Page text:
By guest contributor Karen Rothstein.
Now on exhibit until August 21, 2016 at The High Museum of Art in Atlanta, is a retrospective including more than 100 photographs by the Brazilian born mixed media artist Vik Muniz.
He has such a warm and enthusiastic manner. At the media preview, he expressed his overwhelming joy at seeing museum-goers actually taking close-up notice of all the unorthodox materials he used to create his artworks. Even the youngest child can find something in his work that brings them pleasure and perhaps engages them into taking an interest in the world of Art.
Muniz is known for trying to create a sense of wonder and intrigue within his photography. The way he creates each piece is unique, adding a plethora of unconventional items in the process of making each finished photograph. These things that you might be familiar with in their proper place, will all come as a surprise in his art. Things such as: tiny childhood toys, garbage, torn pieces of magazines, diamonds, food of all sorts, etc…. It is easy to see the artist has a playful sense of humor. The different textures and sizes of his working canvasses make each finished photograph very unique. For example, one project included large-scale drawings made by bulldozers on a construction site, while other images were made by assembling small pieces of garbage or tiny toys and then photographing them from above, to reveal the intended scene that he pictured in his head before it all started. Be sure to watch the video in the gallery, showing how he created “Mother and Child” from the “Pictures of Garbage” series.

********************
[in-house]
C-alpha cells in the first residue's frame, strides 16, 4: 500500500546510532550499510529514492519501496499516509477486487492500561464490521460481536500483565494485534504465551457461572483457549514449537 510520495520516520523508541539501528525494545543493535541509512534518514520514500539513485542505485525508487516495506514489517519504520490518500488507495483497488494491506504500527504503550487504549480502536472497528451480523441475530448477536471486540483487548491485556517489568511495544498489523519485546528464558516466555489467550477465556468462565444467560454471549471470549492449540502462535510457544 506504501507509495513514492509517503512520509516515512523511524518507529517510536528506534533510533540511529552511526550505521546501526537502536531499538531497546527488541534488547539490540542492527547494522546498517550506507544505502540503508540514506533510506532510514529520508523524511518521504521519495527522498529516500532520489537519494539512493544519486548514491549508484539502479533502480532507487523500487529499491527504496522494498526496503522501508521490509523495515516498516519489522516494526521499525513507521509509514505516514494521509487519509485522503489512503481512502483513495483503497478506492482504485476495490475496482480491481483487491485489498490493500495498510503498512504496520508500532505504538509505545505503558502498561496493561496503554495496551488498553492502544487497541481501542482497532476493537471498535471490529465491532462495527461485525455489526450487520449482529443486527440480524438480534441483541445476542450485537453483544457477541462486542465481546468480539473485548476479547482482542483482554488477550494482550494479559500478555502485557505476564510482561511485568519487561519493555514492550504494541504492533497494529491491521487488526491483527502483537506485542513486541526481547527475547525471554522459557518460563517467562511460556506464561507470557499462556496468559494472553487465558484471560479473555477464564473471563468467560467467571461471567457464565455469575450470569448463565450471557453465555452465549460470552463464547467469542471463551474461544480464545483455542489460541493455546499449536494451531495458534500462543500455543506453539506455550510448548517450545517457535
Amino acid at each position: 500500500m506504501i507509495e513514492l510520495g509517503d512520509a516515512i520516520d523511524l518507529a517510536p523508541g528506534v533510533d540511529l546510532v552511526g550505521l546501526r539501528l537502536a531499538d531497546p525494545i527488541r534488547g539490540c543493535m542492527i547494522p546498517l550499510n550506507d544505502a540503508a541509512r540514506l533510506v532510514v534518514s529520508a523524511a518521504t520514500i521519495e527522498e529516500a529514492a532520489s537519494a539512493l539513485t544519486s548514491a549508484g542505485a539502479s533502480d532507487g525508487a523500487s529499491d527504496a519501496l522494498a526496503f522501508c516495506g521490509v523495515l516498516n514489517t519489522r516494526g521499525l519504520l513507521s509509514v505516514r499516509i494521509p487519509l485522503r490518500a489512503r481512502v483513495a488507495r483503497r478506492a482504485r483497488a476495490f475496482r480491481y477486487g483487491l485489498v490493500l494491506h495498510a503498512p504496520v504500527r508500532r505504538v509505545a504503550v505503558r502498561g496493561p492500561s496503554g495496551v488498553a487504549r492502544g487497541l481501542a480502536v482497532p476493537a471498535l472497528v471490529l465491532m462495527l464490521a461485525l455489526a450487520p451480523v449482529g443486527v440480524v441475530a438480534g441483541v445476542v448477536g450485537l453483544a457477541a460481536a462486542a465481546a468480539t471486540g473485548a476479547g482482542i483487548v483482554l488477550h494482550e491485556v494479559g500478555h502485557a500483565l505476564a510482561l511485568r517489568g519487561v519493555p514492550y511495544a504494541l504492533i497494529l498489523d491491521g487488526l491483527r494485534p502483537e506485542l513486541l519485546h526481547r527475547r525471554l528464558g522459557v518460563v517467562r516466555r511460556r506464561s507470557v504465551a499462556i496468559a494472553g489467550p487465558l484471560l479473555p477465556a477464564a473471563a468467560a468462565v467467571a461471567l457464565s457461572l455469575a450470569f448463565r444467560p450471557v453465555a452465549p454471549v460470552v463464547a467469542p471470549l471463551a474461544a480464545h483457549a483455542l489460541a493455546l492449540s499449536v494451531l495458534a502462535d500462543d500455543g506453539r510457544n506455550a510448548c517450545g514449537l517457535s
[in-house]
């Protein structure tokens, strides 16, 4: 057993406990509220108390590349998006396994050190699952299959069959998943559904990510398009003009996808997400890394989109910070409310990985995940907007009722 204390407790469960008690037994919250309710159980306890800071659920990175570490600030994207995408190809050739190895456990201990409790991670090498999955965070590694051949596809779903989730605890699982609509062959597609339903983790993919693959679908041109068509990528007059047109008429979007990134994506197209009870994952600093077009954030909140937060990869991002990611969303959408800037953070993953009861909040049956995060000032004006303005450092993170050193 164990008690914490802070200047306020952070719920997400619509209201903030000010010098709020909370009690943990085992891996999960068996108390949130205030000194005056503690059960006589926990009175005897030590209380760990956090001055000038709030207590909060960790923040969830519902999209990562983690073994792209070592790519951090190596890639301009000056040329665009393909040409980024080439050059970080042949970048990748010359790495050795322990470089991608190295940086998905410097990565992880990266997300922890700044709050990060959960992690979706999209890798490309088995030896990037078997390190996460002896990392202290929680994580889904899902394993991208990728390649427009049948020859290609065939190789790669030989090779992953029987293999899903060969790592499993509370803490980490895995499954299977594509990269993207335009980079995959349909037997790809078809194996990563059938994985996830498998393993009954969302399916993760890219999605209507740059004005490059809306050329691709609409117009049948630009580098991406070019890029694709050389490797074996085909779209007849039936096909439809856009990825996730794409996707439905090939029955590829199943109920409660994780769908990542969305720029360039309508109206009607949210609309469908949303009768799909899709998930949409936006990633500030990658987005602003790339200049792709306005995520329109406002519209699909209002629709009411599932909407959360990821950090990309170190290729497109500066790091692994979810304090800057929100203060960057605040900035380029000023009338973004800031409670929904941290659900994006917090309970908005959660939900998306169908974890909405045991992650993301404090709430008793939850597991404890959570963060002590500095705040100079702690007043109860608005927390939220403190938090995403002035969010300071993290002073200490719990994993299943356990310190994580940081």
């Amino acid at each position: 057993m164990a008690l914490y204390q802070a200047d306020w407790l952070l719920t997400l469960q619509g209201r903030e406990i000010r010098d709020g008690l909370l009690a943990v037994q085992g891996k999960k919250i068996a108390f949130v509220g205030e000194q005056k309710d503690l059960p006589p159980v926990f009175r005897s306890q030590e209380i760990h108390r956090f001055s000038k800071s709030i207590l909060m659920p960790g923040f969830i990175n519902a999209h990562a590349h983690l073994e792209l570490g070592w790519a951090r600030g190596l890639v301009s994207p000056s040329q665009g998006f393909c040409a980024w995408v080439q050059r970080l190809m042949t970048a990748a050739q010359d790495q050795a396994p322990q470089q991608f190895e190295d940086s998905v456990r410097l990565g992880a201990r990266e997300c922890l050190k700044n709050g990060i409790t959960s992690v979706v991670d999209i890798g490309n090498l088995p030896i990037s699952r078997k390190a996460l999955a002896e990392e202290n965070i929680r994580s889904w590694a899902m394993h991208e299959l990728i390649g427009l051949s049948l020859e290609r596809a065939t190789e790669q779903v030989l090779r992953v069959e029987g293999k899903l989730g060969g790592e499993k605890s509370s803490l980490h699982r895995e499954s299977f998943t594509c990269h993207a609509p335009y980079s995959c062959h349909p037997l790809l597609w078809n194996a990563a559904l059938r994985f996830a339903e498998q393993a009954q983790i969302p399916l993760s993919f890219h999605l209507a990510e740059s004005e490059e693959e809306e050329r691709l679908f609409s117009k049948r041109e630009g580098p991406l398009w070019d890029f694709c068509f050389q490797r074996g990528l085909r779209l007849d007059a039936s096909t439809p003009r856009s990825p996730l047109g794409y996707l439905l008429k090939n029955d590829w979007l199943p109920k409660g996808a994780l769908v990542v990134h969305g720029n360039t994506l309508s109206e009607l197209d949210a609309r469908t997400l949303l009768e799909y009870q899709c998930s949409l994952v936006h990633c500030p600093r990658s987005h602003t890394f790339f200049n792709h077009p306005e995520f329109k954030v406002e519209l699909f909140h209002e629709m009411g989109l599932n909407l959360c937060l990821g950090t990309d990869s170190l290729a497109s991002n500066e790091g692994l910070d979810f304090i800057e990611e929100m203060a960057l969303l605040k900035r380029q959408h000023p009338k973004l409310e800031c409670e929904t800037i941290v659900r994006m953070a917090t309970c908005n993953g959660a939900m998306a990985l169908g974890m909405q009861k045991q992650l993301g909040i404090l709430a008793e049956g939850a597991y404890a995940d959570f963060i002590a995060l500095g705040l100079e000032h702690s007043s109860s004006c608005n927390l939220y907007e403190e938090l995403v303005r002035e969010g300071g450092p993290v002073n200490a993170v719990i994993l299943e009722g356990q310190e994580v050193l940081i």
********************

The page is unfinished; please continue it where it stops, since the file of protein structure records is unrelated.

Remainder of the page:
Muniz often makes several works in a series, using similar materials to explore a common theme, materials that often trigger the viewer’s memory, recalling another time and place.
Before moving to New York as a young man, Muniz was brought up in a working class family in Brazil while the country was under a strong military regime. People couldn’t speak their mind and times were hard. To this day he stands up for the underdog and addresses issues of social justice, and several of the works on display express the depth of his feelings.
Muniz really loves to use all different textures and is intrigued with color pigmentation as seen in his wonderful rendering of Gauguin’s “Day of the Gods”. Look close, the colors and textures comes to life.
Muniz is primarily working in series these days, but he started out in the 80’s doing sculpture. A fine example is on display, be sure to few his Mnemonic Vehicle (Ferrari Berlinetta) a composite of polyurethane, plexiglass and aluminum, portraying a nearly life-size Ferrari automobile as a massive matchbox car.
The Artist is a true master of creativity and composition, his work has been on display the world over. He currently works in New York City and Rio de Janeiro.